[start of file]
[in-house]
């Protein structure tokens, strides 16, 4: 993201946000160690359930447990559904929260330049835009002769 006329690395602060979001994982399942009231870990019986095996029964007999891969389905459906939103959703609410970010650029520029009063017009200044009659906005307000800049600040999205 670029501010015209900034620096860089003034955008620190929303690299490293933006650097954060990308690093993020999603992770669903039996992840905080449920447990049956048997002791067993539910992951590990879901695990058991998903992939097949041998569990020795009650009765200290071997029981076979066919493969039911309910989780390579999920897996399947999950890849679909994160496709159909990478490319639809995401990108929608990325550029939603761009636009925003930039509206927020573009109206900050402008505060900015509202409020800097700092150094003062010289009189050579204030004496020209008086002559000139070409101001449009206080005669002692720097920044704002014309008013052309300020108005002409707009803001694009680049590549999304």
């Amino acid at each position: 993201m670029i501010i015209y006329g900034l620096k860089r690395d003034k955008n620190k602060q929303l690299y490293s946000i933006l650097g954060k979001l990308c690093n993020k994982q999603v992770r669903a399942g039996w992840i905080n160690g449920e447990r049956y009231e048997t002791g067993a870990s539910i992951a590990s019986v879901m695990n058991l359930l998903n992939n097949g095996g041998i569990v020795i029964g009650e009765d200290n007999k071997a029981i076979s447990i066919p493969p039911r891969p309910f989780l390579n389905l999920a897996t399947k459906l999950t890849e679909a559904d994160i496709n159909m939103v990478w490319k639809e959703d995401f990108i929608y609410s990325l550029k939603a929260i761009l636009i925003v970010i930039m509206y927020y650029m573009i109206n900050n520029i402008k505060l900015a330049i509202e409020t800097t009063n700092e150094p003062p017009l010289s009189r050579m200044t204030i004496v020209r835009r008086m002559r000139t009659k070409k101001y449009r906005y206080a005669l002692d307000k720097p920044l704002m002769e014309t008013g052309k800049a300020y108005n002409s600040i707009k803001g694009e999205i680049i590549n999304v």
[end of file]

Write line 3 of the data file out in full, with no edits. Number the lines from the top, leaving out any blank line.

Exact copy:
């Amino acid at each position: 993201m670029i501010i015209y006329g900034l620096k860089r690395d003034k955008n620190k602060q929303l690299y490293s946000i933006l650097g954060k979001l990308c690093n993020k994982q999603v992770r669903a399942g039996w992840i905080n160690g449920e447990r049956y009231e048997t002791g067993a870990s539910i992951a590990s019986v879901m695990n058991l359930l998903n992939n097949g095996g041998i569990v020795i029964g009650e009765d200290n007999k071997a029981i076979s447990i066919p493969p039911r891969p309910f989780l390579n389905l999920a897996t399947k459906l999950t890849e679909a559904d994160i496709n159909m939103v990478w490319k639809e959703d995401f990108i929608y609410s990325l550029k939603a929260i761009l636009i925003v970010i930039m509206y927020y650029m573009i109206n900050n520029i402008k505060l900015a330049i509202e409020t800097t009063n700092e150094p003062p017009l010289s009189r050579m200044t204030i004496v020209r835009r008086m002559r000139t009659k070409k101001y449009r906005y206080a005669l002692d307000k720097p920044l704002m002769e014309t008013g052309k800049a300020y108005n002409s600040i707009k803001g694009e999205i680049i590549n999304v």